Job Interviews in San Francisco

It’s been another long stretch without a post. This is most likely due to the fact that not much interesting happens when one is doing a job search from day to day. I’ve been going to interviews, writing e-mails, and going to more interviews. It’s difficult trying to find the right fit. I usually wouldn’t write about an interview but the one yesterday was interesting.

This was actually a second interview after I had ridden the BART for over an hour to the office for a 2 minute interview last Friday. I returned on Monday morning at 8:30am and was surprised to hear loud music and to see what seemed like a party going on in the other room. It turned out that this was the “interviewers” getting ready for the day. The office filled up with about five other candidates and we were called in to the main office one by one. They informed us that we would go out in the “field” with our assigned “interviewer” and sell the product.

Selling, as it turned out to be, was soliciting businesses in an assigned area, walking into their office where the signs said “No Soliciting” and trying to sell packages of tickets for a certain comedy club. We were actually kicked out of a few places but many others asked for a flyer or information of some sort which we did not have. Apparently, the marketing strategy was “impulse buy” and they did not leave information. I told my interviewer that it would be a good idea to leave some info they could pass along to the busy employees and they could call us if they were interested. Perhaps I’m crazy, but to me, this seems like a much better business strategy. However, I was informed the company does not do this.

I thought about stopping the “interview” after a polite 5 hours in but we were visiting all the Internet companies such as Google, Mozilla, Intuit (the developers of Quicken) and since I had nothing else to do that day decided to stick it out.

My “interviewer” told me he would give me a great recommendation to the boss when we got back and I would have to take a test which was comprised of the interviewer teaching me the “8 steps to success” and “5 sales methods” which I would memorize and then spit back out five seconds later on the test.

After I took the test my “interviewer” went into a private room with the boss for about five minutes and when he came out I could see on his face it wasn’t good. He took me outside and told me the boss was “confused” because on my application filled out last Friday, I said I could start “immediately” but informed the interviewer on Monday I would be able to start on the following Monday because I had gotten some more interviews during the week. Therefore, they were not going to interview me further and I could call again on Monday and see if the position was still open.

I had to crack a smile when I heard the “boss was confused.” Boy this guy confuses easily! I was not disappointed though since I realized the job wasn’t for me but after spending so much time thought I should just finish the day as to not burn any bridges.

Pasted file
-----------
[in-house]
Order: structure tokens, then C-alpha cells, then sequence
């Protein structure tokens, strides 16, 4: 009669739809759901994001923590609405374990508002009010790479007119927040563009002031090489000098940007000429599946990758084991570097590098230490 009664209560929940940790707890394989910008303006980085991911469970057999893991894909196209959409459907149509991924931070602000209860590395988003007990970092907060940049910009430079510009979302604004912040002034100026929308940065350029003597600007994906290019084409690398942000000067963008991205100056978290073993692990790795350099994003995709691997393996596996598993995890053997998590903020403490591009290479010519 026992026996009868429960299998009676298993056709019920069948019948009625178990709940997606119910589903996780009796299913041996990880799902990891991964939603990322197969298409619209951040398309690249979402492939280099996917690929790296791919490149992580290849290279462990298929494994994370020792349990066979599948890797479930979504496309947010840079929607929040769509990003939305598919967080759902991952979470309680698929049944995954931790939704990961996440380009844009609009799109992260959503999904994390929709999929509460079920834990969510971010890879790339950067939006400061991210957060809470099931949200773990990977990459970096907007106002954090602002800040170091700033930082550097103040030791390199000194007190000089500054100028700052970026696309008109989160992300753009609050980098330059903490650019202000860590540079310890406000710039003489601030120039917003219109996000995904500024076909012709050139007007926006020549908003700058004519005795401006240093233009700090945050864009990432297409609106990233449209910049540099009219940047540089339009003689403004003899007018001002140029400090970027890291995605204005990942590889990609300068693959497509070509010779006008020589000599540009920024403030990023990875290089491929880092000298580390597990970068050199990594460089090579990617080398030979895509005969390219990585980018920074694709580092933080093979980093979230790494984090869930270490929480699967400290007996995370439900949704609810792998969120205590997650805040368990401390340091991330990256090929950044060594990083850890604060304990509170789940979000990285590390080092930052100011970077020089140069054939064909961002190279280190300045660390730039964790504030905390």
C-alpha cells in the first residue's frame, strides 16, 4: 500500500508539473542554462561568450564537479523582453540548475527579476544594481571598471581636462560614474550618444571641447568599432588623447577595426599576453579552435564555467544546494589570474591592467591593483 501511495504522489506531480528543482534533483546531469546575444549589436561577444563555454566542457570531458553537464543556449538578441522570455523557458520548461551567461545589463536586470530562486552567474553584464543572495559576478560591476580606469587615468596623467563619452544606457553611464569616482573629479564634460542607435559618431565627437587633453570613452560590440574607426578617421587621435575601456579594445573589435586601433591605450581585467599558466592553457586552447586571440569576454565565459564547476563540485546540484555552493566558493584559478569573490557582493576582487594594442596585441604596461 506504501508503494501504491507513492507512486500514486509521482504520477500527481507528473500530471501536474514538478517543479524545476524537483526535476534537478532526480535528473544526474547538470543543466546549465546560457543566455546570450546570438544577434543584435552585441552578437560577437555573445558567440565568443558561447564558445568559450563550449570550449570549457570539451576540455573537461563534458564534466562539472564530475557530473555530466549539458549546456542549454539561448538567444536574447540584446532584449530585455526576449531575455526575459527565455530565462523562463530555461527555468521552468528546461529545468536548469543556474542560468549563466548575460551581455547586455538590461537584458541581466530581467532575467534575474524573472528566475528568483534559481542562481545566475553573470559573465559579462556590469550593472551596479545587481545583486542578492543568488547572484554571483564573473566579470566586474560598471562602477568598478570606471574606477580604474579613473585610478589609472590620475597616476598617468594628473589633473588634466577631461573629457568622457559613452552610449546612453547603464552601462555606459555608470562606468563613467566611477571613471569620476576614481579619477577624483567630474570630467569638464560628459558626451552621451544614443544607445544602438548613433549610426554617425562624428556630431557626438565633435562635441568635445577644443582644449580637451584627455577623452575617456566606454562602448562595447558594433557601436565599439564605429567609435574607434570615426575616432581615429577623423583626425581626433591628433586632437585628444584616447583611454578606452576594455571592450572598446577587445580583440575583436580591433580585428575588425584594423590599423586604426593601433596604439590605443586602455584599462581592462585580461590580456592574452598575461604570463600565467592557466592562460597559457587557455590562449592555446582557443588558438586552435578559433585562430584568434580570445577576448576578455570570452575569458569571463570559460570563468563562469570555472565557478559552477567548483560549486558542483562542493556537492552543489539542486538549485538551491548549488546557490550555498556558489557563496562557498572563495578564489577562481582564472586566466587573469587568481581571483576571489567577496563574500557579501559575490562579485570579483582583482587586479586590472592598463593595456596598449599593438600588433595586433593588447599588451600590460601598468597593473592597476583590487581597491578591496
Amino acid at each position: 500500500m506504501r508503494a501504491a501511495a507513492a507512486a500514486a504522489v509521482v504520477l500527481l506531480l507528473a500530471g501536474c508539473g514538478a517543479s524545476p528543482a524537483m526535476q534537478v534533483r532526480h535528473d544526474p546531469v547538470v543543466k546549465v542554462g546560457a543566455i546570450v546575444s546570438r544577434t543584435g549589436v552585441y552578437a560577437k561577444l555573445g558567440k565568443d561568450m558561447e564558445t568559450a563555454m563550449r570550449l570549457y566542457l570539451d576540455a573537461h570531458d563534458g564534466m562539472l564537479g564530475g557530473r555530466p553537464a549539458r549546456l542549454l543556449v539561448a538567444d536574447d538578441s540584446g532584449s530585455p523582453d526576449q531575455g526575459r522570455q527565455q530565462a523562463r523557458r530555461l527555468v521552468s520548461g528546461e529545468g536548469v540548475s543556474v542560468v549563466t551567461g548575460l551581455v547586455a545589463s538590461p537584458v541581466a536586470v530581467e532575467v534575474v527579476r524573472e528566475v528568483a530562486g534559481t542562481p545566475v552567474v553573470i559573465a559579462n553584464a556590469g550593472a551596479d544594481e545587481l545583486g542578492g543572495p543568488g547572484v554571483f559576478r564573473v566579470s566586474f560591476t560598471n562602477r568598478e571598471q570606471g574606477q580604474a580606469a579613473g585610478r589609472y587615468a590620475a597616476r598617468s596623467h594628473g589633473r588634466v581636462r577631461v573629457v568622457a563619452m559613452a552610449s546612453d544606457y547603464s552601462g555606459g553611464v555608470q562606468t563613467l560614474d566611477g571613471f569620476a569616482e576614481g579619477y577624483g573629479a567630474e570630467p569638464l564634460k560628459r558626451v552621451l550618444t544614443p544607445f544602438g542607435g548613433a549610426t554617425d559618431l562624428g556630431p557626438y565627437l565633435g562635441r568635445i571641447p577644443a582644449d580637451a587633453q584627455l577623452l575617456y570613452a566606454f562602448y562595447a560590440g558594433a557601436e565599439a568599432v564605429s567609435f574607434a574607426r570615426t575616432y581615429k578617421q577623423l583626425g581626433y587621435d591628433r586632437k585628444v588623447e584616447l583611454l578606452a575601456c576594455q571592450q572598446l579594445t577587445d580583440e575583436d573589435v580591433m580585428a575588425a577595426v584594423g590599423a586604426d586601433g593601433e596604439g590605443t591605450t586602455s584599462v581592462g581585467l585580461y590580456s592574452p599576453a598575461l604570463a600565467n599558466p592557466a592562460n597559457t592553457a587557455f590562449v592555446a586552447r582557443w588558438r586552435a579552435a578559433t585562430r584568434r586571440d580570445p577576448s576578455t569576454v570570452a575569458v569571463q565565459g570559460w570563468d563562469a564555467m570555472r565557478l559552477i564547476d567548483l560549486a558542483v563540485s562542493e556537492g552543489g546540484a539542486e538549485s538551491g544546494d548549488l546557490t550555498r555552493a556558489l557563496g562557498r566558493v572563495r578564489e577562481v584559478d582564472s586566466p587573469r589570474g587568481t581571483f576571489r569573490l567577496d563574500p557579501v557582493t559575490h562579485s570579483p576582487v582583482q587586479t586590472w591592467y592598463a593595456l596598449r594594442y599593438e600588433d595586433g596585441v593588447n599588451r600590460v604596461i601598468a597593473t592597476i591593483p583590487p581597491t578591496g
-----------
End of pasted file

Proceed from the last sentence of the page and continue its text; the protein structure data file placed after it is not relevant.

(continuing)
Today was much better though and started with a haircut at a barber shop run by Vietnamese! When they learned I had just come from Vietnam, they really opened up, were extremely friendly and I really felt like I was back in wonderful Vietnam. They told me how hard it was to live here and I could really understand how their feelings. It can be extremely difficult for foreigners to come here and as I’m finding out, California is more of a “mixing bowl” than a “melting pot.” Groups tend to stick to their own and very few people have the ablitiy to truly feel comfortable with people from other cultures. It was wonderful to be in that barber shop among friendly Vietnamese again.

This experience was contrasted against the curt, sharp, unpleasant demeanor of the receptionist at the career fair I went to today. The girl I spoke to first was busy in conversation with her colleague and I felt like I was interrupting them. She was of Asian decent, wore gobs of makup and was pretty attractive. However, her attitude made her despicable. When I introduced myself, she replied with a rapid “Just fill out the top portion thanks,” and returned to the conversation with her colleague. After the job fair she was able to muster a “How was it?” to which I reponded, “Well, I think it went pretty well,” to her immediate reply almost before the last word had gotten out of my mouth a rapid “Great, Take Care.”

For some reason, I get the feeling quite a few Californians are only kind when they want something or are trying to sell you something. The openness of the Vietnamese is sharply contrasted with the more reserved, suspicious Californians and to an extent Americans. If you are open here people become suspicious and wonder what you want or what you are trying to do and become guarded which is a pity. Of course there are some kind, honest people as well whom I suspect come from Ohio or the Midwest. Here, when you approach someone, especially downtown they seem to be thinking, “Who are you, what do you want, do you have enough money for me to be talking to you.”

They say it is very difficult for someone to come back to the USA after living for a long time in Asia. Well guess what…… They are absolutely right. As I mentioned, there are some great people here but they tend to be immigrants or darts players.

By Mateo de Colón

Global Citizen! こんにちは!僕の名前はマットです. Es decir soy Mateo. Aussi, je m'appelle Mathieu. Likes: Languages, Cultures, Computers, History, being Alive! (^.^)/